Sarah Cooper, who has been hired as the director of the program, told trustees that the program is based on asset-based thinking. “We are here to remove barriers. We believe once those barriers are removed students can more easily succeed on their own.”

The progress of SOAR scholars (students in the program) will be carefully measured based on traditional success outcomes to determine if the efforts are working. The college will be looking at individual course success; GPA’s; persistence; retention; graduation; transfer; and student engagement.

“We are creating goals and strategies to connect students with NECC faculty and staff and with their student peers,” said Cooper. “We will also address knowledge and skills gaps.”

Support will be provided by a staff of 18 including case managers, academic and transfer advisors, and academic coaches.

NECC President Lane Glenn is chair of the SUCCESS Steering Committee. “In January we will be going back to the legislature for more funding. By that time, we should have some successful course completion and fall to spring completion outcomes that we can share with the legislature to prove these programs work.”

Trustee Committee Reports

Alumni & Advancement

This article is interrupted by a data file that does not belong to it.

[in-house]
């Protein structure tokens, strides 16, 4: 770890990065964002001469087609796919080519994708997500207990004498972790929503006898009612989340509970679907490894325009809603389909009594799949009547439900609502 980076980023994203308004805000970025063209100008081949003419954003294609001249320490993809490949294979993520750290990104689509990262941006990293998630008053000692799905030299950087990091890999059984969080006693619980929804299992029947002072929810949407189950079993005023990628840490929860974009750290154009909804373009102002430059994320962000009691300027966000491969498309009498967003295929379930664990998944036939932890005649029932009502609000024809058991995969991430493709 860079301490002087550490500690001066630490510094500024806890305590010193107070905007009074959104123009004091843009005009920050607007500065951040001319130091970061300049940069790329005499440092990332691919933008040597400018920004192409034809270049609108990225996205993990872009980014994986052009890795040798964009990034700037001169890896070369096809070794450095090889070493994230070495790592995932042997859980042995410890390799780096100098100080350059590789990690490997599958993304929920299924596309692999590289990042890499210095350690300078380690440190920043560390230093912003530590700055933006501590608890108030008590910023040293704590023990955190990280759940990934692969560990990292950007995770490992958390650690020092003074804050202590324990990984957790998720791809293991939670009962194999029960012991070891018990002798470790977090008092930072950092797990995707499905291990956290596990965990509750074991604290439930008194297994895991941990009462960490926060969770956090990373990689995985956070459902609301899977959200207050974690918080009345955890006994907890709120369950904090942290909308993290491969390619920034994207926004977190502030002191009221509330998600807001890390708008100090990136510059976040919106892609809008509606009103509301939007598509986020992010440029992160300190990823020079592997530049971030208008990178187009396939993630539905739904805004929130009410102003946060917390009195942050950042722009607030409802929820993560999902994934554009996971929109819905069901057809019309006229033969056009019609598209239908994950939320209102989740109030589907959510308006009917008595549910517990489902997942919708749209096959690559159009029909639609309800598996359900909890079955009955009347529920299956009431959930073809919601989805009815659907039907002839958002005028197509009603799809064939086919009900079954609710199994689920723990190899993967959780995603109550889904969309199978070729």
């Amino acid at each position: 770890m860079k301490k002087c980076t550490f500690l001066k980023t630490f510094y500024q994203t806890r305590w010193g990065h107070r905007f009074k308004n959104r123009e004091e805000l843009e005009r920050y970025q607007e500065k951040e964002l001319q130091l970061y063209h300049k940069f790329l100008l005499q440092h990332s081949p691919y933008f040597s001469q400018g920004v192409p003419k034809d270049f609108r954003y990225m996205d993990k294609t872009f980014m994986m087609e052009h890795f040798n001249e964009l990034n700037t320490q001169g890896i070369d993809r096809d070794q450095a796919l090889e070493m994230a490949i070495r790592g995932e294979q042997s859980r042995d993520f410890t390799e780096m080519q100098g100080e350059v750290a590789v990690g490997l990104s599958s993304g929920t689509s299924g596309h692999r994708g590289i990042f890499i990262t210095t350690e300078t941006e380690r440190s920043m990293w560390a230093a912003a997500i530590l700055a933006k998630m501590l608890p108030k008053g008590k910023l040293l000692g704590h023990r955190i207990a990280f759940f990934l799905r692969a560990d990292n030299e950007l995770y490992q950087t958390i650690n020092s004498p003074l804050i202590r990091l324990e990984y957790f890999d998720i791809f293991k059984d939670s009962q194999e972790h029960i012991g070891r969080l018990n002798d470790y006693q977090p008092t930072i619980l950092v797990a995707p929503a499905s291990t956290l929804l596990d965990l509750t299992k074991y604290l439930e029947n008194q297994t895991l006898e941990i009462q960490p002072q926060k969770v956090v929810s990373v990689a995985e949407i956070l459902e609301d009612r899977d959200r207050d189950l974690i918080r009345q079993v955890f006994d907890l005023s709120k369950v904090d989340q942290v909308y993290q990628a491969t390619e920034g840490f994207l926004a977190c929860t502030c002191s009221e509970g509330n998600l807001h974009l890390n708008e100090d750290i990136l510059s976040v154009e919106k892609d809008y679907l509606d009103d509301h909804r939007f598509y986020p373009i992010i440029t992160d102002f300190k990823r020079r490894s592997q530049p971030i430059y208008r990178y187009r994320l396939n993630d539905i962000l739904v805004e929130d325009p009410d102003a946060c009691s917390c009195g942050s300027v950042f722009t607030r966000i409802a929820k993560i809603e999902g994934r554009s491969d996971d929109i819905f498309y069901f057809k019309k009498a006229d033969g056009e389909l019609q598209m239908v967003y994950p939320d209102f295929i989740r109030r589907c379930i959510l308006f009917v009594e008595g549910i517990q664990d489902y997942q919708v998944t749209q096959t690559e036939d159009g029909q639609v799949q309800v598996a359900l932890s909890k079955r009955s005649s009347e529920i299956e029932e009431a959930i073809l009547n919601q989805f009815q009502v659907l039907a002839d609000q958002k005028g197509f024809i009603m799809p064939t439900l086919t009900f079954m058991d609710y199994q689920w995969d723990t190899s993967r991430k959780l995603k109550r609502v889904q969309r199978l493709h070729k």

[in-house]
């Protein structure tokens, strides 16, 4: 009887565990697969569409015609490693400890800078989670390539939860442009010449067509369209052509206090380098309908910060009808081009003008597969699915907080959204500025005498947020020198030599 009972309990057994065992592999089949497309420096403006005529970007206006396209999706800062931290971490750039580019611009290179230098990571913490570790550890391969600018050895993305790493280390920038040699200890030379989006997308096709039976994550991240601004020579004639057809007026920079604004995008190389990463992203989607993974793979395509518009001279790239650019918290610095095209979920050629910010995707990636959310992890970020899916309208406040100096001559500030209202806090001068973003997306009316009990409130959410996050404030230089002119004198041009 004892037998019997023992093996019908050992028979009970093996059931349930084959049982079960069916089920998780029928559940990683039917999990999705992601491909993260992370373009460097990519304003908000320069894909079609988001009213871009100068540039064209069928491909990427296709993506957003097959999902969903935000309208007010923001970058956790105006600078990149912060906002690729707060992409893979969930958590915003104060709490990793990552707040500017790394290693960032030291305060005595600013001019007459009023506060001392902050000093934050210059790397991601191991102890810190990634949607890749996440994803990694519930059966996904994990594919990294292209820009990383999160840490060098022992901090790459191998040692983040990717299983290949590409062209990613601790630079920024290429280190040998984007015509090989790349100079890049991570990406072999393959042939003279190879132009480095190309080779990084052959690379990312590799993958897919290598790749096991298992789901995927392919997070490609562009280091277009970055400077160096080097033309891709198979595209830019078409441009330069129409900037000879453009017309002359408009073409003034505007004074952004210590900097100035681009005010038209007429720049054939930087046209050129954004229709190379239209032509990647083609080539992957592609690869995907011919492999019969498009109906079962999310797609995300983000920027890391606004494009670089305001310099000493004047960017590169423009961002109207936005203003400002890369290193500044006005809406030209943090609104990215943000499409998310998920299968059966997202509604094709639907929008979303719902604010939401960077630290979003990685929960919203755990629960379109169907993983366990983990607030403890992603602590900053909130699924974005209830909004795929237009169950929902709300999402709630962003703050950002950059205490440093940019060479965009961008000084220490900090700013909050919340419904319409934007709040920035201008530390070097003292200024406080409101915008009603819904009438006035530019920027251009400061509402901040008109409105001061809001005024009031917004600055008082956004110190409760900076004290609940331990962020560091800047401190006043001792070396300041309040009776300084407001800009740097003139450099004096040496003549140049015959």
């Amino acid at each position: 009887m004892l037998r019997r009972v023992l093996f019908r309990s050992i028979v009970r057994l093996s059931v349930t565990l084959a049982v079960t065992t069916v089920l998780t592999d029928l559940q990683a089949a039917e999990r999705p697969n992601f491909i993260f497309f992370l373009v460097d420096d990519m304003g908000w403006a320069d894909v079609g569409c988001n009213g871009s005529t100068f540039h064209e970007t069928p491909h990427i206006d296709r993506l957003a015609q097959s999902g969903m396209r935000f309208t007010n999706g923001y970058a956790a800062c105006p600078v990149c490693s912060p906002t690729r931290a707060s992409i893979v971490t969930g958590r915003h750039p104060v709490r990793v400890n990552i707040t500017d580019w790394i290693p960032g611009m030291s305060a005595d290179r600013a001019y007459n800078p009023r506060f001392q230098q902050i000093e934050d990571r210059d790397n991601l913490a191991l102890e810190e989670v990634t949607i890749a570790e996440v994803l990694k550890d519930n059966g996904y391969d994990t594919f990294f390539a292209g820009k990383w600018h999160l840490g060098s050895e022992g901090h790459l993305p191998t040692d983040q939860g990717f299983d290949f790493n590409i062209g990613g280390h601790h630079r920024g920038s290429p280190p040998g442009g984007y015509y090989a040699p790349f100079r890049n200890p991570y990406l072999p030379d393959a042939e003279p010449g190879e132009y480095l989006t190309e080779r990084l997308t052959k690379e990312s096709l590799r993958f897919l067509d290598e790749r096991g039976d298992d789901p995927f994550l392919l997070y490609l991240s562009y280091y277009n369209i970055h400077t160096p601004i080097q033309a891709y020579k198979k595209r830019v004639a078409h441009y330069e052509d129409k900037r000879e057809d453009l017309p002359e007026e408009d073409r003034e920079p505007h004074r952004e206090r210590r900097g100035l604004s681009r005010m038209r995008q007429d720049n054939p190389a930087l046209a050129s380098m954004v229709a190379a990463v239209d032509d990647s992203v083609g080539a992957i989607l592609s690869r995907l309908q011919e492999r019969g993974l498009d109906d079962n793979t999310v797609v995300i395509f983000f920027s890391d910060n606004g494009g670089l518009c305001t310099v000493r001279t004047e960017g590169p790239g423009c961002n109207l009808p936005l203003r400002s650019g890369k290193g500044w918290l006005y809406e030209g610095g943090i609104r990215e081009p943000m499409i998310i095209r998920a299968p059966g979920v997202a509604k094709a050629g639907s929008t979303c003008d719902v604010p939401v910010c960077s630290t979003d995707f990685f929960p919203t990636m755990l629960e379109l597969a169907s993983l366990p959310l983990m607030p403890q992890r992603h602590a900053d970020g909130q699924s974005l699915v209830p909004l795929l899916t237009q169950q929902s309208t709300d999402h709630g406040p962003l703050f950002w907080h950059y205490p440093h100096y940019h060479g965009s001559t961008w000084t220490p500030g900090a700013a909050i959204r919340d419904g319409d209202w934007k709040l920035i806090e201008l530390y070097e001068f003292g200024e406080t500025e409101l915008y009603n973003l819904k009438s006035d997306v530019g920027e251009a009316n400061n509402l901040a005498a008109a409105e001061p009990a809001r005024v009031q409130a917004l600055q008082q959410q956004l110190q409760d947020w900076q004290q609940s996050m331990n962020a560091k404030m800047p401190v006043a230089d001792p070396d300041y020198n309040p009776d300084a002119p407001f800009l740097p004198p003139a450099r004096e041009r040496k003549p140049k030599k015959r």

Trustee Patti Fernandez is facilitating more trustee involvement in college fundraising in her role as chair of the Alumni & Advancement sub-committee. Allison Dolan-Wilson, vice president of institutional advancement, will be meeting one-on-one with trustees to learn what college initiatives excite them most and determine who in their networks might be in position to help support the college. The Alumni & Advancement sub-committee in collaboration with the college’s Institutional Advancement Office is also planning a gathering for past trustees, possibly a breakfast at the culinary institute.

Equity Imperative

The college is still looking for a director for the new Center for Equity and Social Justice, according to Trustee Marianne Paley-Nadel.  Also, an advisory board for the center is being recruited. Paley-Nadel would like to see a quarterly trustee presentation on the equity issue and possibly programming on this topic for trustees.

Report of Administration

Fall Enrollment Stays Steady, Which is Good News

President Lane Glenn reported that enrollments this fall held steady, when compared to fall of 2020. Head-count was up 1.2% and FTE (full-time equivalency) was down 1.4%. “We have more students taking fewer courses,” he said.

The focus this semester will be on improving course completion rates, with a target of a 75% successful course completion, meaning that 75% of students pass with a grade of C or higher.  “Our new student numbers are up,” said Glenn. “Our goal this fall is to retain those students.”

Strategic Planning

The college is creating its strategic planning, using a broadly engaging process called appreciative inquiry, said Glenn. “It allows everyone to be involved in any way they want to be involved.”

The planning process is led by a lead team, including Cheryl Goodwin, chief of staff, Allison Dolan-Wilson, vice president of institutional advancement, Audrey Ellis, director of institutional effectiveness, and President Lane Glenn, as well as a core team of 40 faculty and staff who have volunteered to play a lead role.

The plan should be finalized by January.